Cultivating Women Leaders By Prioritizing and Rewarding Strategic Thinking
You’ve probably heard the many sayings that aim to clarify the difference between strategy and tactics. I remember the sayings I learned in business school: “Strategy is doing the right things while tactics are doing things right,” or, “Strategy is planning the war; tactics are planning the battle.” In general, strategic thinking often refers to the long-term vision for a company or industry, or the “what” and the “why” something should be done. Tactical thinking revolves around “how” these visions will be realized.
In the workplace, we think about people as being either strategic thinkers or tacticians (leaders versus managers). We are led to believe that the higher up the ladder people move in their careers, the more of a strategic thinker they become. After all, they must be taking all of the knowledge they have gained in their company and in their industry and using that knowledge to churn out strategies for improving the businesses they work for, right? Sometimes—and sometimes not. Many people are so focused on the tactical issues that keep their businesses running on a day-to-day basis (and rightly so!) that they rarely have the opportunity to step back and ponder if their companies or departments are doing the right things. They are working hard, but they are not necessarily working smart.
Both men and women can fall into the trap of tactical management, but it is women who seem more likely to be judged as less-effective leaders due to their detail-oriented work style. Some have the tendency to become task-oriented doers who can be counted on to deliver in execution roles instead of being seen as strategic thinkers who have an empowering style that is often associated with organizational leadership.
So, what can we do to avoid this trap and set ourselves up for success in leadership roles?
Here are some suggestions based on my experience working with many successful women leaders:
- Ask to be part of strategy sessions, even if you are not an expert in the subject matter at first. This exposure to new ideas allows you to get out of simply doing tasks you are familiar with (and are likely good at!).
- Research internal and external market forces that affect your company and your industry. Be ready to discuss these issues with executives in passing or at meetings when the opportunity arises. This will show your ability to see the big picture and differentiate you from others who just have tactical, day-to-day concerns to discuss.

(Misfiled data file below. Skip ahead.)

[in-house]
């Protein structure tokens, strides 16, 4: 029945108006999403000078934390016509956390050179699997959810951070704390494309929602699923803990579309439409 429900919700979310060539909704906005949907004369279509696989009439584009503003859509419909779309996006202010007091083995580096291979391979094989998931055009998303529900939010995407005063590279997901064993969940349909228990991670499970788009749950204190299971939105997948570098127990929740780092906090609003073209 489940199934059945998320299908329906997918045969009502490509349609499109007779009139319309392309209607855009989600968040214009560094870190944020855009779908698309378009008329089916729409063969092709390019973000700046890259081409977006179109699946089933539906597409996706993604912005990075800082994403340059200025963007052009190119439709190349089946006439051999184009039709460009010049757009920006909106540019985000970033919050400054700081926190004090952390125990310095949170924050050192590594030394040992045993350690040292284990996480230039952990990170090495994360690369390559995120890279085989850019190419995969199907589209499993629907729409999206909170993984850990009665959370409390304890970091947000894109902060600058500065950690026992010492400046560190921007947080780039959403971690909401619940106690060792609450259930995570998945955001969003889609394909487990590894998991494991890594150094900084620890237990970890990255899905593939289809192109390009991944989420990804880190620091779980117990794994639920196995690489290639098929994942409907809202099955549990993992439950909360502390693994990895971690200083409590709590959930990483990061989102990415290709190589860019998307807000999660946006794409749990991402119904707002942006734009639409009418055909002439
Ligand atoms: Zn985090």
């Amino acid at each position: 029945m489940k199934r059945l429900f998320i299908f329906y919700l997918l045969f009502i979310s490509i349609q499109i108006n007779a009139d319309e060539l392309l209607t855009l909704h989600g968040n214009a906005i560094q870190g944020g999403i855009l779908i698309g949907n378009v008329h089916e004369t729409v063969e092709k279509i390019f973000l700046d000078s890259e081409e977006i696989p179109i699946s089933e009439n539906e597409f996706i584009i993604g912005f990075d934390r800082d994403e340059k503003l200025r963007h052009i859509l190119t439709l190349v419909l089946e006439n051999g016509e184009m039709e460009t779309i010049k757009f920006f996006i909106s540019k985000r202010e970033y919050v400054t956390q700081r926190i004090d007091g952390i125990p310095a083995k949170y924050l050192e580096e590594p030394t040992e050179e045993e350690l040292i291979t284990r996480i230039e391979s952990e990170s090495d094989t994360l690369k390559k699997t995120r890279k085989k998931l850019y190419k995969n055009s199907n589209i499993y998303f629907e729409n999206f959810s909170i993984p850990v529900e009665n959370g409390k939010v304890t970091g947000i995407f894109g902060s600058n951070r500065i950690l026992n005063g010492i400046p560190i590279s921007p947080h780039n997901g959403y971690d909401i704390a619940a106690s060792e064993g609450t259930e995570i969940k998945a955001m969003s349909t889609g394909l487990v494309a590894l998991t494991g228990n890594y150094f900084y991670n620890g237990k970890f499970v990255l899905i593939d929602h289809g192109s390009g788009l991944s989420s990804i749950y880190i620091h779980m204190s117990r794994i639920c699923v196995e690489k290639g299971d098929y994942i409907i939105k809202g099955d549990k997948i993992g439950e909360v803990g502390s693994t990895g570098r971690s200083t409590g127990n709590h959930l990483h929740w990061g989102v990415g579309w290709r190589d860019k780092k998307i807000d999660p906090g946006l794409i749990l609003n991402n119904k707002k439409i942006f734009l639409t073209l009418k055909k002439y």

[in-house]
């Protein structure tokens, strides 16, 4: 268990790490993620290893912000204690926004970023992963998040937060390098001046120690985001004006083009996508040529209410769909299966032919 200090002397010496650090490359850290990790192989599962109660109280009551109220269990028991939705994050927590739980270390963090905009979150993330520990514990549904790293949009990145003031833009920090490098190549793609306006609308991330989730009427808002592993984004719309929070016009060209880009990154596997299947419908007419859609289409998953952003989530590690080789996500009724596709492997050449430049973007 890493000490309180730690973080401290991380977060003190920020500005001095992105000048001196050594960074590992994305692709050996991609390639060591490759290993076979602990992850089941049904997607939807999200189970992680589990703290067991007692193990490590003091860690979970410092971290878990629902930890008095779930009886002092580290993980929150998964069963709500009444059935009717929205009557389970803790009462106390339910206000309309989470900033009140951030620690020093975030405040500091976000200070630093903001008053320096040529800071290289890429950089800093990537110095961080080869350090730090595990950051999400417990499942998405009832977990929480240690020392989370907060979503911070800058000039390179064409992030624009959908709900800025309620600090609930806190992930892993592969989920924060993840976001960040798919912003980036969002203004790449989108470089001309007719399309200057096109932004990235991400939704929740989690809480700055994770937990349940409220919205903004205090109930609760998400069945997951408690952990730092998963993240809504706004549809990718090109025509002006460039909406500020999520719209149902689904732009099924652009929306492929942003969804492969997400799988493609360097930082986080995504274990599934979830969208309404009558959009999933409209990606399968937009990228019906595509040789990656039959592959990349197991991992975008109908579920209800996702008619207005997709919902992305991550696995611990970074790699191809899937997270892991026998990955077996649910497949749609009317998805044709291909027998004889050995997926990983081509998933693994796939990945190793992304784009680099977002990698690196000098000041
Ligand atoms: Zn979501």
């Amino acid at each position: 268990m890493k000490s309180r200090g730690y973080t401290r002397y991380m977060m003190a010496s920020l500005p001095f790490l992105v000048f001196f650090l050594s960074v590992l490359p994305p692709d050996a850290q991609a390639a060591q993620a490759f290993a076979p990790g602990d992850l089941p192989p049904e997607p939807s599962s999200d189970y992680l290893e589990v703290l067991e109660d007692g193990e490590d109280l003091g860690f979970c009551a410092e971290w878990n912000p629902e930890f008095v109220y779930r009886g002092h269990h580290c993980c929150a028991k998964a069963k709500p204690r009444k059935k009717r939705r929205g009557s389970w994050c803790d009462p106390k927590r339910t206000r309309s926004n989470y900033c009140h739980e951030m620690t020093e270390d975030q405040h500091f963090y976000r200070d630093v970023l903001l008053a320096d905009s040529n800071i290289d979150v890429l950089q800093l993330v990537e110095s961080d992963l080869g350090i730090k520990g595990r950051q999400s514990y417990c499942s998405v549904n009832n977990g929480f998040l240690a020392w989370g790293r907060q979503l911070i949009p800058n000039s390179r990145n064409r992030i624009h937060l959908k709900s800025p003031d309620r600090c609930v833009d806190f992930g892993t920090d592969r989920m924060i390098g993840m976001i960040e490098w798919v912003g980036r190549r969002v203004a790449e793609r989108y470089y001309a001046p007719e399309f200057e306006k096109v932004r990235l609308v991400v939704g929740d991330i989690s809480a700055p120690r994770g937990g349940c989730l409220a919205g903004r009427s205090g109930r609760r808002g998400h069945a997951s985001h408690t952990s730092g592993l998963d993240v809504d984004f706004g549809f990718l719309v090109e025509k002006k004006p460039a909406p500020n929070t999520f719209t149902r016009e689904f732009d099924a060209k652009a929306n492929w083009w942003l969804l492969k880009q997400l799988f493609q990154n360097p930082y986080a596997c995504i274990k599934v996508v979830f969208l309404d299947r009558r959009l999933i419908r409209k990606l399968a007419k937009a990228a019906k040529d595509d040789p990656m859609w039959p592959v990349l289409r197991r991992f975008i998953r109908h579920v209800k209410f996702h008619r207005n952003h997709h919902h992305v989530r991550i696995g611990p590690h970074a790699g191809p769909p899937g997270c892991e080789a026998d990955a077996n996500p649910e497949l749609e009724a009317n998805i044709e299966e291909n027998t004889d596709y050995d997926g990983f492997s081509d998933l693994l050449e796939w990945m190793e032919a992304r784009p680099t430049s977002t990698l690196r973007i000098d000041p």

- Focus mainly on work that affects the bottom line. By prioritizing doing essential work first, you can free yourself up to think outside the box and come up with ways to improve the business. This comes back to working smarter, not harder, and focusing on what matters to your bosses. Use data to back up your ideas.
In addition, companies can help women get into career paths where they can learn strategic thinking skills. Of the many companies I have worked for, the ones that seem to be the most successful at developing and retaining women leaders do the following:
- Empower people (not just women) at all levels to make decisions and to have a certain amount of control over their work. This allows people to practice strategic thinking and tie actions to outcomes. I’ve seen this work well in matrixed environments where collective intelligence is spread between employees working in various departments and who have varying levels of responsibility.
- Give employees access to information and data whenever possible. Knowledge is power, right? To make strategic decisions, you need to understand the bigger picture. Transparency is the key to being able to find opportunities for growth and improvement.
- Recognize the importance of mentoring. This, of course, allows women to be paired up with successful, knowledgeable leaders who can pass along their ideas about how value is created and where to focus their efforts. This should also include learning the more technical side of a business from mentors who may be younger than you; 360-degree learning at its best!
- Allow (and support) flexible work schedules. So many highly qualified, strategic-thinking women end up in more routine, tactical positions simply due to the fact that their competing family obligations prevent them from being seen as leaders. This comes back around to the “work smarter, not harder” mentality that the best companies have integrated into their corporate culture, and (surprise!) they are rewarded with some of the best women leaders in the workforce.
The last piece is this: Do something you enjoy doing. When you can align what you are passionate about with doing work that has the greatest impact on your company, you can’t help but become more of a strategic thinker who will eventually be able to bring others along with you.
Mary Grossman-Scudder, MBA, is a lead senior financial analyst at the Sharp Metropolitan Medical Campus. Her experience spans several industries and includes business consulting and project management.